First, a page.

As much as Durangoans love food, they aren’t willing to travel far for it. At least, that’s what Jeremy Storm, chef at The Container of Food at Ska Brewing Co., has experienced.
“It’s amazing how hard it is to get people to travel – especially out to Bodo Park – if they live on the north side of town,” Storm said, adding that there is a reason there are north and south locations for Zia Taqueria and Serious Texas Bar-B-Q, even though they are only four miles apart.
“There is still great potential locally to introduce people,” he said.
The Container opened five years ago. Its casual yet high-quality menu not only represents Ska Brewing’s ethos of nutrition and sourcing local, it also reflects Storm’s simple lifestyle – he is in the process of converting a school bus into a tiny home. The menu also mirrors Storm’s culinary background, which is heavily centered around connecting food to geography.
Cooking DNA“I have been in a kitchen since I was 13 – for 30 years now,” Storm said. “I started in Pennsylvania, where I grew up scrubbing pots.”
But Storm’s link to the culinary world began before washing scraps off dirty dishes. It’s in his DNA. He was raised by his grandmother, who grew up outside of Paris and moved to America as a World War II bride. His great-grandmother was a chef for French diplomats before the war.
“(My grandmother) is 94 years old now. She’s a great cook, so I’ve always been influenced by regional French cuisine. And certainly at culinary school, that is the basis of your education, so I still gravitate toward that style of food a lot,” Storm said.
His grandmother taught him to make eggs in a cast-iron skillet, homemade donuts, french fries and swiss steak way before he attended The Culinary Institute of America in New York. He graduated in 1995, one week before his 21st birthday. The next year, he began working for a restaurant group called Capital Restaurant Concepts in Washington, D.C., where he worked his way up the ranks to become a regional chef.
Storm taught at the New England Culinary Institute from 2001 to 2003 and again from 2005 to 2006. In between, he worked in Alaska, where he sipped coffee overlooking the ocean before starting his shifts in the kitchen of an adventure lodge. He worked as a commercial fisherman and for the nonprofit Eyak Preservation Council, which introduces people to the salmon habitat of Alaska’s Copper River.
“I guided 10-day float trips down the Copper River to show people the life cycle and migration of the Pacific salmon,” he said. “We’d catch fish along the way and eat them. We had an eagle-caught salmon for dinner once. An eagle caught a beautiful sockeye, a red salmon, and ate part of its head, left the nice meaty piece and just took off. ... We figured it was an offering.”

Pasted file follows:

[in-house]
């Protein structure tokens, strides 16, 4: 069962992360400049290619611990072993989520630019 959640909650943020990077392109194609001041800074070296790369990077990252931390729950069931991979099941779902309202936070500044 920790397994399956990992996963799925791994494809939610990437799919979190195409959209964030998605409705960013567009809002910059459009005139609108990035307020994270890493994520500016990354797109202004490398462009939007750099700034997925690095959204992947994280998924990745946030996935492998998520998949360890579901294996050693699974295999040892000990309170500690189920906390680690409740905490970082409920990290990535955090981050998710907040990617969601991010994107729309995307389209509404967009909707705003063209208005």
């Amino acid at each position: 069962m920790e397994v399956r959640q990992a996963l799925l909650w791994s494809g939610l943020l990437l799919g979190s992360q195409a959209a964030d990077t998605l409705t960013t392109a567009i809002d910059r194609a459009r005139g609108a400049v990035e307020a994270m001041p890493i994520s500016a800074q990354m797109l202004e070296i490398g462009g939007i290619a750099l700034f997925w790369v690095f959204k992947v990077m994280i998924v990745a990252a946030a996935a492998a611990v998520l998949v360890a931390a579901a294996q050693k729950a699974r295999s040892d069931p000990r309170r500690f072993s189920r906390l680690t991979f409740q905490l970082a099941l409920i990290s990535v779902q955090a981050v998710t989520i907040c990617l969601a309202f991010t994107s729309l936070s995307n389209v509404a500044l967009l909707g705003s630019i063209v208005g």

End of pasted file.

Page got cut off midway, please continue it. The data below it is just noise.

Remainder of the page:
Experiences like this sparked Storm’s interest in the relationship between food and the location from which it is sourced.
Food and place“The connection to food and place and where food is sourced from is so in-your-face (in Alaska),” Storm said. “The whole community exists only because the salmon return every year. You can’t not notice and you can’t help but let that have an influence on what you’re making.”
Storm wanted to escape Alaska’s cold winters and had a friend who worked at Ska. In 2012, the Zia airstream truck was leaving the Ska location to open a brick-and-mortar business. Ska’s owners were looking to replace the concept. The Container opened in August 2013.
“Nobody had any food experience,” said Ska co-owner Dave Thibodeau. Storm was a good fit for the food program because he shares the same attitude as the brewery’s founders about sourcing local.
“He thinks like I do when it comes to nutrition,” said Thibodeau, who has been a long-time vegetarian.
Storm added a jerk tempeh sandwich dubbed The Dave to the menu in honor of Thibodeau. Thibodeau jokes that it is because he was such a jerk about having a vegan option on the menu.
When planning The Container’s menu, Storm spent time ruminating on the origins of ska music. Luckily, he still had access to his old college’s scholarly article database for research. “My introduction to ska was pretty limited. It was No Doubt in the ’90s and those kinds of groups – which is third-wave, very different from its origins,” Storm said.
Storm discovered that the genre formed as R&B and jazz music was broadcast over AM waves from places like New Orleans and southern Texas directly to the Caribbean, spawning reggae, rocksteady and ska.
“I was figuring out the geography of where the music started to see if we can blend some of that food into it,” Storm said.
The Container’s menu consists of many traditional pub-style items, but the ska music origin story is incorporated in items like the Creole-inspired dishes such as jerk marinade chicken, chicken wings and smoked foods.
“(The food) ties together the history of the music, but it’s also tied to our beers,” Thibodeau said.
Many items, such as the pulled pork sandwich made with Steel Toe Stout barbecue sauce, incorporate Ska brews into the recipe.
The small container that houses the kitchen represents a piece of Storm, too. Storm helped design and lay out the restaurant. The skills he developed in doing so have been essential in Storm’s new tiny-home project.
“They are very similar builds,” Storm said. “We are setting up our tiny house to have a nice-size kitchen in it. We got a French door fridge for the bus.”